“For me, we’ll bring a lot to the league, a different flair—maybe a little bit more of an international flair,” Jermy said in an interview back in December. “And with our players also being residential at the club it’s going to allow us to have a full-time training program which I know all USL 2 teams are not able to provide for their players. So I think that’ll give us an advantage, certainly fitness-wise, and hopefully tactically.”
Along with the addition of their senior team, the academy team is now transitioning into the newly-formed USL Academy league. This will allow them to play a full-time schedule against other top academy teams in the region that all have to meet rigorous minimum club standards. In this league, each team acts as a reserve/developmental team to their club’s first team, and can consist of players ranging from the U-15 to U-19 age groups.
The league places limits on how many players can be U-18/U-19 and requires a minimum number of U-17 or below players to be included in the roster. Each club is required to set aside time for the academy team to train alongside the senior team, which will hopefully create a more clear pathway-to-pro for players looking to advance to the USL.
With the success behind the academy in New York, FC Málaga City has big plans for the immediate and distant future. Firstly, the club wants to grow out their facilities in New York to host more boarding students and increase their level of training. This includes dedicated futsal court space attached to the dorms, quality home and away locker rooms and a cafe, trying to bring “a European feel to what our clubhouse looks like,” according to McComb.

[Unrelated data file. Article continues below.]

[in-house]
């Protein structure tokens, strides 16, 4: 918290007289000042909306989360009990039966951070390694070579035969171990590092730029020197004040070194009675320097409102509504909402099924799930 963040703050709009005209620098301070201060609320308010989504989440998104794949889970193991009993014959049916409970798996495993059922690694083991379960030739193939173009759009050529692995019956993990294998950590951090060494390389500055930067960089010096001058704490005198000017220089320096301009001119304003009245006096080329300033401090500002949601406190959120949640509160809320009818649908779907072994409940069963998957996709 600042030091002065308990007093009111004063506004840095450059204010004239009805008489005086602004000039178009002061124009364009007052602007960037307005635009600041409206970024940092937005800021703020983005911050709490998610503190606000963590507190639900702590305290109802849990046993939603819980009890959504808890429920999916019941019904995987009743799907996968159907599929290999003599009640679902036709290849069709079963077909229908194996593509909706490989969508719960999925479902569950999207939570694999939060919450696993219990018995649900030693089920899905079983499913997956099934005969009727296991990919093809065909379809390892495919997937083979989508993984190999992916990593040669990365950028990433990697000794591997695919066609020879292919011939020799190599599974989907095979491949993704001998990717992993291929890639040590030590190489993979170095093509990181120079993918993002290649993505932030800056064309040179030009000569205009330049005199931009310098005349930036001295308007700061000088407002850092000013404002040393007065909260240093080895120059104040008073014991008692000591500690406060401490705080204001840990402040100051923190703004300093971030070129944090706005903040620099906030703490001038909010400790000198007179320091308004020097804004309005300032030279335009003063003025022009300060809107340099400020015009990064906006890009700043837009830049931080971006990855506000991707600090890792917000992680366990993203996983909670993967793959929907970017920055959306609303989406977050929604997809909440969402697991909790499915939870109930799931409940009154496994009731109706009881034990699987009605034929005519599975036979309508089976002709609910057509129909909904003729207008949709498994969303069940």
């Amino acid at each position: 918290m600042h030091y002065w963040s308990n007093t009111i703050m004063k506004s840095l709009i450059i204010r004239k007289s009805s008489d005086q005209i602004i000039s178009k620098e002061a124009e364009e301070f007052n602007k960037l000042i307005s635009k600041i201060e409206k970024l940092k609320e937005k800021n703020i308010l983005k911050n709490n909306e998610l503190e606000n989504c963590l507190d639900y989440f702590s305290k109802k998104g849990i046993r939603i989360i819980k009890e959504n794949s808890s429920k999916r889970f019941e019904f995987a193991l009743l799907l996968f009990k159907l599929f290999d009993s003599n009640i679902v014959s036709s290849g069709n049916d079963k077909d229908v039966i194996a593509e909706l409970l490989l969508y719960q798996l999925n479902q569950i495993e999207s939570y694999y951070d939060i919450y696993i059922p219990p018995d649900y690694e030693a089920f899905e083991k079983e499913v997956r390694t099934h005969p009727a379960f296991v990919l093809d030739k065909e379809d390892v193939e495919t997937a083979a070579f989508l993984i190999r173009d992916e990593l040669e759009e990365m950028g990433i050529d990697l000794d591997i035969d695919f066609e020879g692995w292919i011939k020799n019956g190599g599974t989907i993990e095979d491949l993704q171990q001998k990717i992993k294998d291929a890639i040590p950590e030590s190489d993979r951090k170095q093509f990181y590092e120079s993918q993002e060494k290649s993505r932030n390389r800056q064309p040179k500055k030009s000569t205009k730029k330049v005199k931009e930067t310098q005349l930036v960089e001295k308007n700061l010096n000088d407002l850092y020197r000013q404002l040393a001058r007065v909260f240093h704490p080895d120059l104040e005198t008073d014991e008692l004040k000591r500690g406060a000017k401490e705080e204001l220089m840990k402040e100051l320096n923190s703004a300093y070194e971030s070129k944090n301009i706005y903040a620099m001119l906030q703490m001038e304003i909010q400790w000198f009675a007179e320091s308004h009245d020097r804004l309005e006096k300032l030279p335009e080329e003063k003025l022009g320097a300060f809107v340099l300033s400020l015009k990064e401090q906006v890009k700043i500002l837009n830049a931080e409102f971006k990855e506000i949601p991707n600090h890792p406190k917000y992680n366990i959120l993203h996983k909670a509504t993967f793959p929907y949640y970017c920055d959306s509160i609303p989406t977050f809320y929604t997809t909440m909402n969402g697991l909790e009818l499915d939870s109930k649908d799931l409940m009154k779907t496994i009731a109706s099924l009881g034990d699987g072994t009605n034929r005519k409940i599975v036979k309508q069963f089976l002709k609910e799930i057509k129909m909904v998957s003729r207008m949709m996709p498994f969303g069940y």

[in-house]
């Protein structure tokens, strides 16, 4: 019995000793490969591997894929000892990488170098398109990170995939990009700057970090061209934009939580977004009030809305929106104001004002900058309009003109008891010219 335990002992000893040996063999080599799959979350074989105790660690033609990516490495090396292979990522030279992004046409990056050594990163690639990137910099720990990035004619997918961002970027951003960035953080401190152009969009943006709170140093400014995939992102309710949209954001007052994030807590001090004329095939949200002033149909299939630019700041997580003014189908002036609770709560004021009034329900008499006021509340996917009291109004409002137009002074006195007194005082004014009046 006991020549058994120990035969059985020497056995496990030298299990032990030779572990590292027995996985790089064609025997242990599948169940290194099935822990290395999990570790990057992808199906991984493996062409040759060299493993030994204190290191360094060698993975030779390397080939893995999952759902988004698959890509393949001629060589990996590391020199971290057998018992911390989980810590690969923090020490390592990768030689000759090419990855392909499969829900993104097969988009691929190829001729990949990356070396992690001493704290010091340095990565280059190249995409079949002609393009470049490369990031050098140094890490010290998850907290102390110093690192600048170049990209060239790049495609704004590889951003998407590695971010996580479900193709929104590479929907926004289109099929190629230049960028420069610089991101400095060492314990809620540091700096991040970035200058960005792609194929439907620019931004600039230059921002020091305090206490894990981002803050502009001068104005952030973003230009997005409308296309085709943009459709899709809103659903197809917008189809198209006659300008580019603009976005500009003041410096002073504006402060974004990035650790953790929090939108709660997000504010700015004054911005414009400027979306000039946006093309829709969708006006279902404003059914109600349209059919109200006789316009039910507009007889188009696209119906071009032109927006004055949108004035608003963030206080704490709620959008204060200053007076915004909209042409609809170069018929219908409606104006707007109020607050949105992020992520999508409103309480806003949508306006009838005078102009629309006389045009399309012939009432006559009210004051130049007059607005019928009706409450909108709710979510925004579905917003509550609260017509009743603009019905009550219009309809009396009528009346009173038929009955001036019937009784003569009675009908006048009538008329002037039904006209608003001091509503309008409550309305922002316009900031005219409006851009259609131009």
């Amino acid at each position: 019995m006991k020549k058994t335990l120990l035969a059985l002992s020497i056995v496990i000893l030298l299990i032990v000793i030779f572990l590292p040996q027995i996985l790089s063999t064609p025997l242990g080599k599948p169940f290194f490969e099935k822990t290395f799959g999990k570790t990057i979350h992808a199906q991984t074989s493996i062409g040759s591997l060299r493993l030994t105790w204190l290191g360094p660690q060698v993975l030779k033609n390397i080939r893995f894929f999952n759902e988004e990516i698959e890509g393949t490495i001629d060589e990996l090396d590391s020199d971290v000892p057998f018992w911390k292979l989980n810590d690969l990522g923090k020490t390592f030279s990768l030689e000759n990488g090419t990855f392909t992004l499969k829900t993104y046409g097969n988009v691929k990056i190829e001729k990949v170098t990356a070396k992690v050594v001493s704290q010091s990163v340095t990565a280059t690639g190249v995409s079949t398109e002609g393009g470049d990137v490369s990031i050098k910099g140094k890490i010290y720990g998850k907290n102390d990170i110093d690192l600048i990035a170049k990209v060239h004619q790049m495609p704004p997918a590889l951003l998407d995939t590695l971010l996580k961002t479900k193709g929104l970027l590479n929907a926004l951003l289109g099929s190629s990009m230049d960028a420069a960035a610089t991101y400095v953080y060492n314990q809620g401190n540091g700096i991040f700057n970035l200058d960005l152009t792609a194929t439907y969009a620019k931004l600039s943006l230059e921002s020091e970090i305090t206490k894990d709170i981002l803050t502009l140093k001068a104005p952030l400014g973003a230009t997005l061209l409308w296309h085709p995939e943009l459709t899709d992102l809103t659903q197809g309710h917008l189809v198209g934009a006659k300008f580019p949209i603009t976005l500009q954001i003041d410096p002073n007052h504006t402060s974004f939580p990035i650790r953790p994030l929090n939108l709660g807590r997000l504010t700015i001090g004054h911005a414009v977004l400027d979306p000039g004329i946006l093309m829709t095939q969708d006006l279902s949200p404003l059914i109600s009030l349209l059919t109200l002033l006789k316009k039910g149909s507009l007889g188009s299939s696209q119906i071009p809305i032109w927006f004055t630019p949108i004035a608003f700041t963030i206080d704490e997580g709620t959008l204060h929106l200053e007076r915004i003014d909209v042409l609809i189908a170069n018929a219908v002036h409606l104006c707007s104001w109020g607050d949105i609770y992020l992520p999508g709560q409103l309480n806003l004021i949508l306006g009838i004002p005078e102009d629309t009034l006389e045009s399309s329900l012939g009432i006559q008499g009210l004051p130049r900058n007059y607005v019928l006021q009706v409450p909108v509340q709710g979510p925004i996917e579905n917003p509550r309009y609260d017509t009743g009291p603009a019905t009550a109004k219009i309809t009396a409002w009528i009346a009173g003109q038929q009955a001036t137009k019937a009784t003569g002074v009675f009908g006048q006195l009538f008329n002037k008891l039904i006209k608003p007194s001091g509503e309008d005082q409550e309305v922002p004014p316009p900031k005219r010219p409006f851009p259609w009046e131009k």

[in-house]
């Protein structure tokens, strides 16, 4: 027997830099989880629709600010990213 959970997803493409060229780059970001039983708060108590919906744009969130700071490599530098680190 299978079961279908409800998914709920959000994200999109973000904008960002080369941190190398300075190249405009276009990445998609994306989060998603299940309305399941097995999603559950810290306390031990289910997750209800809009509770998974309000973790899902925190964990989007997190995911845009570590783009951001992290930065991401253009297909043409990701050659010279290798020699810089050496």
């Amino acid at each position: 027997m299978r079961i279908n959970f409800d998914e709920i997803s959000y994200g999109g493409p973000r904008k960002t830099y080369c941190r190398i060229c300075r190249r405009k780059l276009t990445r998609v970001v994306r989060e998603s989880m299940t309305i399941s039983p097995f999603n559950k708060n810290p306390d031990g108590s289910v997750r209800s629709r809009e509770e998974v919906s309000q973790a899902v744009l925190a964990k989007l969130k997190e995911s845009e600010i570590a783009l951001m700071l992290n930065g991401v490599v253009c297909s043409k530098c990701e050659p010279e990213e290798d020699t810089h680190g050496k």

By expanding the quality of the facilities, the club hopes to progress to having a fully-professional senior team, potentially in the USL Championship.
Additionally, Málaga City Academy plans to spread to other locations in the United States in the near future, hoping to similar pathways in Michigan, Florida, Texas, Seattle and Southern California. In fact, the clubs in Michigan and Texas are already accepting applications for the 2021-2022 school year.
Each of the school systems will be based on the one set up in New York, including the school in Málaga the players attend during their winter stint in Europe, dubbed “The American High School at FC Málaga City Academy,” which offers AP Classes and honors courses, and helps “mold the students into top university and collegiate candidates.”
In the long-run, FC Málaga City is hoping to use these academies to bring a more European feel to the U.S. Soccer ecosystem, which is too often plagued with the “pay to play” model that can hinder talent development.
McComb would love to see more of these academies populate the United States to help the youth soccer infrastructure catch up to Europe and provide clearer pathways to grow youth talent.
“For this country to get to the next level, we need more of these,” McComb said. “Competition is great, I’d love to have more programs doing what I’m doing just to create competition for us. It keeps you sharp, it makes sure you’re constantly doing the right things.”